pendence of the members of this lioule—and may
in some future day enable the Senate to carry
points, by being able to prolong the feflions when
it may be greatly to the inconvenience of the
Mr. Madison was in favor of the discrimina
tion : He said it was evidently contemplated by
the Constitution to hold out iome distinCtion in
favour of the Senate, as an inducement for men
ot ltaid and fixed principles, whom habits of re
tirement might render averse from the active
scenes of public life, to devote the experience ot
years and the acquilitions of lludy to the service
of their country—and except fomerhing of this
kind is done, we may find it difficult to obtain pro
per characters for the Sfenate, as men of enter
prise and genius will naturally prefer a feat in
the house which will be considered as a morecon
Mr. Vinimg was opposed to the motion for
discrimination : He observed that wealthy men
would in all probabilit/ be chosen Senators, and
that the reprelentatives would not in general be
of that class—the discrimination ought therefore
if any was made, to be in favor of the latter:
This (said he) is a fubje<ft on which we can feel,
but which it is difficult to discuss. lam against
the reducftion of the sum mentioned in the re
port, as I think that sum quite infufficient: Six
dollars Sir, is not equal to the expence per day
at which many gentlemen live when at home :
We surely do not intend to make the public ser
vice unpleasant, by rendering the situation of
gentlemen less eligible.—As to discrimination,
the constitution has fufficiently pointed out the
proper diftindion : Mr. Vining added many
more observations and concluded, by faying ]
have exprefled myfelf fully up >n this occasion :
1 am not afraid that my sentiments ffiould be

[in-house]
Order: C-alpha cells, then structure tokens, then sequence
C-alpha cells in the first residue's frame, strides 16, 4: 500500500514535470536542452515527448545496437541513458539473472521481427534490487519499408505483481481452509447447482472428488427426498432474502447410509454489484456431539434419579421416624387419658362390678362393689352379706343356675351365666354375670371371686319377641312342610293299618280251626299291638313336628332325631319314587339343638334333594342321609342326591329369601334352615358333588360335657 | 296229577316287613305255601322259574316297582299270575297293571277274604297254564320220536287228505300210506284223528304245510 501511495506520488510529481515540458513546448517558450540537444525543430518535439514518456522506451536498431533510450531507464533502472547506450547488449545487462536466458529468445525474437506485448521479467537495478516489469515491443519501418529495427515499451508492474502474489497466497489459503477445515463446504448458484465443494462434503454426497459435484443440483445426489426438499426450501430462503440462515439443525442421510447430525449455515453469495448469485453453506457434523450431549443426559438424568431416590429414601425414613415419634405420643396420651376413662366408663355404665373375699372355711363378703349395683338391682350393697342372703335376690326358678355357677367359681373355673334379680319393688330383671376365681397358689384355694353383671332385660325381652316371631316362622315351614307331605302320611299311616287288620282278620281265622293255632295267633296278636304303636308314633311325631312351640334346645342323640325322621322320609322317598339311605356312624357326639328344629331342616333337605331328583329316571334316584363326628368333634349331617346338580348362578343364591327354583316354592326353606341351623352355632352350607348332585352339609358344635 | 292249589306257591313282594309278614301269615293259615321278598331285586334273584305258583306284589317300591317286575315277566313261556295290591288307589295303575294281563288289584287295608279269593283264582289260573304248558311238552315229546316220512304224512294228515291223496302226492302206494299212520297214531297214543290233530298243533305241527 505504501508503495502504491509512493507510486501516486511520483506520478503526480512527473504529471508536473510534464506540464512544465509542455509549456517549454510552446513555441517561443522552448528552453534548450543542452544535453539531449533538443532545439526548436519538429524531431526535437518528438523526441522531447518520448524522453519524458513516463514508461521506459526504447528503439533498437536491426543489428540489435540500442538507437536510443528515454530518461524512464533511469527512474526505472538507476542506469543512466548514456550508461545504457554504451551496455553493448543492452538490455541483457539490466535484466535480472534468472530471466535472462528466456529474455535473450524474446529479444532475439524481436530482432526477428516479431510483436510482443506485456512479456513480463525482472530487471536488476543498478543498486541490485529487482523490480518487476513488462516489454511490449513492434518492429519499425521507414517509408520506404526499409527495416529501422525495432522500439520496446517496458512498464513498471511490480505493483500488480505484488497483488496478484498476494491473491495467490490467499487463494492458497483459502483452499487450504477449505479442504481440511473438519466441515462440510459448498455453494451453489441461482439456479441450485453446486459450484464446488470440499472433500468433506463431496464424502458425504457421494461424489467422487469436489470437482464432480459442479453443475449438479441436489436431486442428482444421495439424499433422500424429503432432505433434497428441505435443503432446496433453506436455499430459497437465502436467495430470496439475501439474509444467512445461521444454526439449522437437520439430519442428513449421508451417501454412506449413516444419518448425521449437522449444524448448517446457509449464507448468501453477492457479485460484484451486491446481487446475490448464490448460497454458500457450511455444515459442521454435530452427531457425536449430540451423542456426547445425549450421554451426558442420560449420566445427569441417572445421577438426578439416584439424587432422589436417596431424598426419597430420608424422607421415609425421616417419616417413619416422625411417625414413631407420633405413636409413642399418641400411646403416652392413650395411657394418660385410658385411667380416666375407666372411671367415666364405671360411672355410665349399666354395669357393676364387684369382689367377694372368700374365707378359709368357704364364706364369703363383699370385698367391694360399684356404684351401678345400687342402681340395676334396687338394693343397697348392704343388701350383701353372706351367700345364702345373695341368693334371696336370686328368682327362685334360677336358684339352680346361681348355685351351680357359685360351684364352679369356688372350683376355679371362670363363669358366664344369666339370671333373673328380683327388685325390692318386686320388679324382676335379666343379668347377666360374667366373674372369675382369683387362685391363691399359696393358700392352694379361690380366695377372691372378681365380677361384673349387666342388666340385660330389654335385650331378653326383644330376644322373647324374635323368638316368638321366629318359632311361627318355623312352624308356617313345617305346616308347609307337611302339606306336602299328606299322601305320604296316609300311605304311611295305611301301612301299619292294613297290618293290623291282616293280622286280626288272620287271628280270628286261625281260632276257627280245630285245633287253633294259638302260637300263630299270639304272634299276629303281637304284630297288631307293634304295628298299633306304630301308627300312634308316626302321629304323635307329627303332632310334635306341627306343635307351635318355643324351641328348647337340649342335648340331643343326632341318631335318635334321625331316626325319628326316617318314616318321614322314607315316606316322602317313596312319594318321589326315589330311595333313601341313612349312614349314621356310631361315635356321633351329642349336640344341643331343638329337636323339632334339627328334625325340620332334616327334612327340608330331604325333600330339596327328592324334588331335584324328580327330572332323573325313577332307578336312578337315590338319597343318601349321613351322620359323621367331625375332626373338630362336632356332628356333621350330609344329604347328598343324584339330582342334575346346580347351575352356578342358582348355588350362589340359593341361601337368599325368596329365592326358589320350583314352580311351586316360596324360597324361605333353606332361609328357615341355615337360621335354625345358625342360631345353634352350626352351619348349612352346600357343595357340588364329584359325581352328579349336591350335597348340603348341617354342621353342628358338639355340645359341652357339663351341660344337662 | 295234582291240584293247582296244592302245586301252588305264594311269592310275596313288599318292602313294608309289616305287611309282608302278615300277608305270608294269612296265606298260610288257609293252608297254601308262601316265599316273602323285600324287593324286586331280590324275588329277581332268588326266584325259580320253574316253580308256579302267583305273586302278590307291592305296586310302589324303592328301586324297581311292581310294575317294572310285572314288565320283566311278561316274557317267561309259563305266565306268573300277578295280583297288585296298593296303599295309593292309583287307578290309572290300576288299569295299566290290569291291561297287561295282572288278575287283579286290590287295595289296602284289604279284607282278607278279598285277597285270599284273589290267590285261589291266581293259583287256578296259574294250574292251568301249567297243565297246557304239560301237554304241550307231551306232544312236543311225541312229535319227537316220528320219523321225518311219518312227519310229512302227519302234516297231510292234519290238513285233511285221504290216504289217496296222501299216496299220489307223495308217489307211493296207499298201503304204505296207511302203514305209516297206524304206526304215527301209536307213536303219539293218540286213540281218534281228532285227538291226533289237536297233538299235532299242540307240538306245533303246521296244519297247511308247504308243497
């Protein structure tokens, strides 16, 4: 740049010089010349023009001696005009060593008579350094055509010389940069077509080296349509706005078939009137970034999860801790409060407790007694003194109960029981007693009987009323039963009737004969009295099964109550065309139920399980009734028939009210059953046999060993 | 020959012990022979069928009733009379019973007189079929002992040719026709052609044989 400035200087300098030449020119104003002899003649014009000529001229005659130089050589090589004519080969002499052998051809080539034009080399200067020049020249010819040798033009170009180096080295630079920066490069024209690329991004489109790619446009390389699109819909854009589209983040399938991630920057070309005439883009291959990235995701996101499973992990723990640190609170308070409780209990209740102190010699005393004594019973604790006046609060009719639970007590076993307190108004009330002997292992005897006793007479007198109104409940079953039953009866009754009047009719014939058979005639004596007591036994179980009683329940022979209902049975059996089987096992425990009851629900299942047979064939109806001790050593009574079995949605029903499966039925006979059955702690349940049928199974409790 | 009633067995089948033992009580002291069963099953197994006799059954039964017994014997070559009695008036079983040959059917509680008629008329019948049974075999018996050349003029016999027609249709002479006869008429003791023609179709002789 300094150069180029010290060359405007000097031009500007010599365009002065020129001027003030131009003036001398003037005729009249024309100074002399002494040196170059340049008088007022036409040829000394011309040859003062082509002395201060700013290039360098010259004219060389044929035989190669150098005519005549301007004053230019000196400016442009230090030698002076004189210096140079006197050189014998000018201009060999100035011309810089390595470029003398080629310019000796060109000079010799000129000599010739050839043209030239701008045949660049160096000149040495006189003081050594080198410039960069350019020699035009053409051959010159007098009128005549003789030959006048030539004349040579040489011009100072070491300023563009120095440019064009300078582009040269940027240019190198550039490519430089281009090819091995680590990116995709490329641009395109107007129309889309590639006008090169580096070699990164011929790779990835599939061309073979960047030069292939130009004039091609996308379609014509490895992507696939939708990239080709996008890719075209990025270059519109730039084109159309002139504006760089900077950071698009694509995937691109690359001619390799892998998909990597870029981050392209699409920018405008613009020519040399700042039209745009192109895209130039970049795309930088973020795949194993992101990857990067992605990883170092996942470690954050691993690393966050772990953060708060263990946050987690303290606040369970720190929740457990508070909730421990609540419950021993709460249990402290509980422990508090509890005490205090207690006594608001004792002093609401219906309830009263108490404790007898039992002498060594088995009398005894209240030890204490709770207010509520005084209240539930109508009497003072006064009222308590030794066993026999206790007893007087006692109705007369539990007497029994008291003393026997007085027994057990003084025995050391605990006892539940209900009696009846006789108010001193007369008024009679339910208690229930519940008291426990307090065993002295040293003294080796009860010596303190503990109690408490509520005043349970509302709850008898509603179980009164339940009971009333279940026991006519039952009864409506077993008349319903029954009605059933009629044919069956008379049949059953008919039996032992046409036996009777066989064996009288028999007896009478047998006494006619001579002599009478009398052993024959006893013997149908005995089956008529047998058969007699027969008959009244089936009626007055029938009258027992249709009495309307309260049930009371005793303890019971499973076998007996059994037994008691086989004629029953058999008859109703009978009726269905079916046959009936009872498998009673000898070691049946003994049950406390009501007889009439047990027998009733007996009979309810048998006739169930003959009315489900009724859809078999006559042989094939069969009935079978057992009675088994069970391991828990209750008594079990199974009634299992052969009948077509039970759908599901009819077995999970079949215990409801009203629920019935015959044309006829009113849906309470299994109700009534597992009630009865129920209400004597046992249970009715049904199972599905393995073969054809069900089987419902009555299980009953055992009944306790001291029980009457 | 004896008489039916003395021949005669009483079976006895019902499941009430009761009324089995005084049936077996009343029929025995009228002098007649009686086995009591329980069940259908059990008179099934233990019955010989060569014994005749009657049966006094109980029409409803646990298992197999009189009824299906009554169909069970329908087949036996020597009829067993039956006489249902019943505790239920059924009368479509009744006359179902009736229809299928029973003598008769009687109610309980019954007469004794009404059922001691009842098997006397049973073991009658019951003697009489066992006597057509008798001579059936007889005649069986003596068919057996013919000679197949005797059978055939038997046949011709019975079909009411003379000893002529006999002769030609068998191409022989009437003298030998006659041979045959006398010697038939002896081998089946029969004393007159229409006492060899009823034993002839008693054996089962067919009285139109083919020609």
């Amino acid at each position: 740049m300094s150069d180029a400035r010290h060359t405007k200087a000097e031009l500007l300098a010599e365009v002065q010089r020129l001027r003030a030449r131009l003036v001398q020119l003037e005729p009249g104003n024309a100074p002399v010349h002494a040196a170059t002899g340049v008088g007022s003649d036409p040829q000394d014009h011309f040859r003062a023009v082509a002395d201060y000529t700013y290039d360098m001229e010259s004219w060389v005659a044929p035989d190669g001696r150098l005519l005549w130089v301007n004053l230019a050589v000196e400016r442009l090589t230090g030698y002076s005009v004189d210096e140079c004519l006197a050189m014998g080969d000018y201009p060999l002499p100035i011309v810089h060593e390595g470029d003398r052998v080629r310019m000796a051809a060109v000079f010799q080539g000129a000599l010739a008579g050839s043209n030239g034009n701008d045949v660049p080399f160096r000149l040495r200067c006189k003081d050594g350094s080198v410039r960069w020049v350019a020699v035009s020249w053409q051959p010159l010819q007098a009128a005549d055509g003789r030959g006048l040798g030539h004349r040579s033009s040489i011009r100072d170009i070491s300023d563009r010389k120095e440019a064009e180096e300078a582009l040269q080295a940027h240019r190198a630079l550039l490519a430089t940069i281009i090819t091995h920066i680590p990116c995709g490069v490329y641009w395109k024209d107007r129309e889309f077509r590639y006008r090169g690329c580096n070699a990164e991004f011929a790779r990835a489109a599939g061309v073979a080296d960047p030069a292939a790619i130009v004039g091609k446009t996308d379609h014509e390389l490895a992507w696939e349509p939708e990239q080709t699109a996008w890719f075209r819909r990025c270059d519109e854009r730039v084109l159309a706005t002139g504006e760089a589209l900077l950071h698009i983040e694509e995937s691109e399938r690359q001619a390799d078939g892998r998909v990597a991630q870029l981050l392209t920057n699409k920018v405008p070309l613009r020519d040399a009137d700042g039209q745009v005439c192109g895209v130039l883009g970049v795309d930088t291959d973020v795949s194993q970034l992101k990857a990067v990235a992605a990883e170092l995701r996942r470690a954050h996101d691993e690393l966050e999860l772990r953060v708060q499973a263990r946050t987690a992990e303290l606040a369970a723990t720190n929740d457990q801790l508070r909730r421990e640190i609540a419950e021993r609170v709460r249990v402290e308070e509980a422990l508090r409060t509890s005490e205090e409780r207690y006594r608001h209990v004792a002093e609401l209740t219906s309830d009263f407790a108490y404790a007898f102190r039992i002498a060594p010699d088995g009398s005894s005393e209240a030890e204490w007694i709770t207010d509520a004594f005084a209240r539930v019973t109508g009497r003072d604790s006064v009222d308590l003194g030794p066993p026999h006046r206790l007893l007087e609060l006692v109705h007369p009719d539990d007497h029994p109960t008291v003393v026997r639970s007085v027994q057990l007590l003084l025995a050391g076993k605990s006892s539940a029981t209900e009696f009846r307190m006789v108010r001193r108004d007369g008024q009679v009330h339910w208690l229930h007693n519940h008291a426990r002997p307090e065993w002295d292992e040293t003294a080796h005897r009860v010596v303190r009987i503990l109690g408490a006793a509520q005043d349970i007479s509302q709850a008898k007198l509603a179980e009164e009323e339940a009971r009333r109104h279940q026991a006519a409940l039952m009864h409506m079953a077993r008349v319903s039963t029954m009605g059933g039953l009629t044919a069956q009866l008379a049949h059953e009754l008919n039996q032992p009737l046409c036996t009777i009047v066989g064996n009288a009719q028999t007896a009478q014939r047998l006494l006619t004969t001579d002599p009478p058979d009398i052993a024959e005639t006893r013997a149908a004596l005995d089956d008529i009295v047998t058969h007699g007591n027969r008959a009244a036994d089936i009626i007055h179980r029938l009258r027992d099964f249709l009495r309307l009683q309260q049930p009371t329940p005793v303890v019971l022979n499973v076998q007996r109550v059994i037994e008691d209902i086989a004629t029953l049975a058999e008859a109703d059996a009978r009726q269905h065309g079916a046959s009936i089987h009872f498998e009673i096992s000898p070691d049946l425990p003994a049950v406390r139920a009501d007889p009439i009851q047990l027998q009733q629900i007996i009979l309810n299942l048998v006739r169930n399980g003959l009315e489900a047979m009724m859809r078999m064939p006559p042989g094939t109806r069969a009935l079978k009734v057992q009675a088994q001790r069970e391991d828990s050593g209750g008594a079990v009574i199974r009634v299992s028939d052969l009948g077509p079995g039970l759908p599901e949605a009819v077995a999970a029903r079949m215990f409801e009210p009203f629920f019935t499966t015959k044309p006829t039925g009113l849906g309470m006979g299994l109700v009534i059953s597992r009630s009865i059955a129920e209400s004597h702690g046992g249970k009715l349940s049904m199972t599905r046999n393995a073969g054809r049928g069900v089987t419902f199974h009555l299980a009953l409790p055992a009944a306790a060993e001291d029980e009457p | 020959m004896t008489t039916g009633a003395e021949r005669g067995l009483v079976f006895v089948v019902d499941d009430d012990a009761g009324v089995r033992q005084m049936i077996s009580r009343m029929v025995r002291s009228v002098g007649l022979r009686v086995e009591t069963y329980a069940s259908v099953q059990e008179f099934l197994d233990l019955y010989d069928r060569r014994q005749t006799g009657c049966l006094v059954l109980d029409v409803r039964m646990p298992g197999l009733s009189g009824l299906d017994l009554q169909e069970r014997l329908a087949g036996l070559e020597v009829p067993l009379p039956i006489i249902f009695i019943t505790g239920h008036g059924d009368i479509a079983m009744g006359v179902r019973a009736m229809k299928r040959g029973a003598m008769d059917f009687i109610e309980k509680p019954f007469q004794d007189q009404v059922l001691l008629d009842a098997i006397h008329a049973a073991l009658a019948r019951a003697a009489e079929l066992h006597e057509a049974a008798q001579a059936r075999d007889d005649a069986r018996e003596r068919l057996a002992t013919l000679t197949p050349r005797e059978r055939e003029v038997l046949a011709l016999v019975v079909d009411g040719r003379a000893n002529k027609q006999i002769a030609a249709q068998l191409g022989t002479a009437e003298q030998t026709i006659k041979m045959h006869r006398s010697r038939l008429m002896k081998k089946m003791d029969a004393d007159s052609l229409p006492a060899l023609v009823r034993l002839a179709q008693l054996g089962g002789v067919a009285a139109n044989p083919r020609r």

known to my constituents, because 1 think theirs
are agreeable to my own.
Mr. Seney : I am sorry Sir, that the question
of discrimination has been brought before the
House: What real'oii can be alligned for making
this diftindion ? Are the services of the Senate
greater than those of the Reprelentatives ? 1 think
not. —Gentlemen have brought forward the con
stitution upon this occasion ; but I conceive it is
opposed to the principle they mean to advocate.
The independence of the several branches is to
be ftritftly preserved, this will destroy that inde
pendence : If we eftabliih a discrimination in fa
vor of the Senate, will it not naturally tend to
create a sense of inferiority in the minds of the
Ileprefentatives ? and the time may come, when
they may find it for their interelt to be entirely
subservient to the views of the Senate: Sir, 1 feel
lo sensibly the impropriety and unconftitution
ality of this measure, that if 1 had the smallest
idea that it would comport with the sentiments
of a majority of the members of this House, I
ffiould call for the ayes and noes upon the ques
tion—but as I do notconteive tliatto be the cafe,
I ffiall for the present wave the proposition.
Mr. Sedgwick observed that whenever he
had a motion to make in the House, he always
endeavoured to fatisfy himfelf of the reafonable
nei's and propriety of the proposition it contain
ed : When he had determined is was proper, the
mode of decision that lhould be adopted, he con
sidered as not of very material conlequence—but
in determining the present question, he hoped
the ayes and noes would not be called. There
is a principle in human nature, which revolts
from the idea of inferiority—hence when a pro
position is made which has for its object the cfta
bliffimentof a luperiority, in whatever form you
please, that principle is alarmed, and excited to
opposition—but in difcufling such a question as
the present we ought to divest ourselves of every
partiality and prejudice which may bias our judo-,
ments to a decision that will not bear the test of
reason and experience.—The constitution has 1
conceive plainly pointed out the precedence of
the Senate: rnere are grades in lociety which
are neceflary to their very existence. i his is a
fell* evident —it is recognized by eve
ry civilized nation : It is recognized by the House
in the report before us : Why else have we made
a difference between the President andVice-Pi e
fident ? Is it not on account of his superior ftati
-011, and weight of dignity—and between the
Vice-President and the Senate ? This diftindtion
is also eftabliffied in the difference of the terms
for which the Senate and the House of Ilepre
fentatives is chosen : The tune for which the Se
nate is chosen, points out the propriety of a dif
ference in the pay they ought to receive : The
acfmimftration of the government will require
that they ffiould more completely abftraift them
selves from petfonal pursuits : Their attention